How does one define style, then?  That’s a bit like trying to catch lightning in a bottle (eek, what a cliché!). That’s like trying to describe the color red to a blind person (there you go! make language new). Or diagramming a play for Julius Erving. Style repels definition — it relies on grace, color detail and description. These are some of the elements of style — but they are not style itself. Style is distinctively original and inimitable (yet entire industries thrive by mimicking it). You can write like Bob Dylan, but you can never be Bob Dylan.

Narcissistic writers reveal themselves — their verbosity overwhelms the narrative, or the lyric, or the ad. Don’t confuse description with verbosity. Even if you are a walking thesaurus, you are still not a gifted, stylish writer. You just have a good memory. That will get you through college, but it won’t win you the Pulitzer prize — or even a One Show Pencil. Style derives from acumen and attention to detail. It is learned in diners and train stations. It is acquired through experience by reading, listening, observing. Writing style begins with a sensitivity to the human spirit and condition. Writers look at the world differently. They extract meaning from the mundane. They distill amazement from the minutiae. This is why they are often monikered as “eclectic” — as if they don’t fit in to society.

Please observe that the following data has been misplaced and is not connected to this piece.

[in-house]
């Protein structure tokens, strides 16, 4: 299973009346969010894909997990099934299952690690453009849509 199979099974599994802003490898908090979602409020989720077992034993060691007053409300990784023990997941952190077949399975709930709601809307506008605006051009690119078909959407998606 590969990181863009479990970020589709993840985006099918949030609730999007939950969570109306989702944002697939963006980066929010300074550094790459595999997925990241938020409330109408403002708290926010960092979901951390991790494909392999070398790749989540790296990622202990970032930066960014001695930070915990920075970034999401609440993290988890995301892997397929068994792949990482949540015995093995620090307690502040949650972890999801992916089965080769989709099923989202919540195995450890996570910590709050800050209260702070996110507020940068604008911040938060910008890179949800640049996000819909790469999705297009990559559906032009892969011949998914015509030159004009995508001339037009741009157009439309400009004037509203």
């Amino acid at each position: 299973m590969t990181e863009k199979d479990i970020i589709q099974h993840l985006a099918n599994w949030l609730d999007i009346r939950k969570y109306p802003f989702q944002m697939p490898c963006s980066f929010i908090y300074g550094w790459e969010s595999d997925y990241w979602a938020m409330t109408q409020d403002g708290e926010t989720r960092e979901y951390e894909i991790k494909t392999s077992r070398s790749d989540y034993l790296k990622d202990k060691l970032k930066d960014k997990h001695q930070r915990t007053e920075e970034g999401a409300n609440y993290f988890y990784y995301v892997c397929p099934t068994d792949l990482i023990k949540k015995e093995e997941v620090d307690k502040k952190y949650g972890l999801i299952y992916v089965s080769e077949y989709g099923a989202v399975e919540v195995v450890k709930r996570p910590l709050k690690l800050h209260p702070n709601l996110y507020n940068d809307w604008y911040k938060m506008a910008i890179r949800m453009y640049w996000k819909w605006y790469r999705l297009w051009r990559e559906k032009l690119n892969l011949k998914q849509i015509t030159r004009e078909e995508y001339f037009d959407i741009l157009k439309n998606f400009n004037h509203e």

To illustrate the point of verbosity versus description, let’s take a quick look at Bruce Springsteen’s writing. His first three albums are verbose beyond immediate assimilation. Clearly, a young, ambitious (and somewhat narcissistic) writer trying really hard (maybe too hard) to be a poet. I like some of those songs, they’re good. But with his next three albums, he grew as a poet and did what all great writers learn to do: SAY MORE WITH LESS. He became a reductionist. He made language new. Darkness On the Edge of Town, The River, and Nebraska, with their minimalist, austere and stripped-down lyrics are works of a disciplined writer. I’m not knocking the first three records, but it’s instructive to see how the writer evolved from an ebullient romantic to a disciplined realist. In short, writing is not typing. It’s typing and editing and reducing.

What does all this have to do with advertising? I read a lot of “agency positioning” stuff. Everyone seems to have a new tag line for their agency: “Rethink Everything”, “The Factory”, “Brand Storytellers”, “Ideas for the New Whatever”. Yada. My favorite agency tag line is 84 years old, McCann-Erickson’sTruth Well Told”. This captures my point in 3 words more accurately than this entire post (talk about verbosity, Palma!). It’s not the content, or the concept, for that matter, that is king — it’s the WAY agencies tell the story that brings value to brands and clients. Yes, we need a good story, just like Updike needs a good narrative. But, what makes Updike Updike is the way he tells his story. Many a great ad concept died from failure to tell the story compellingly.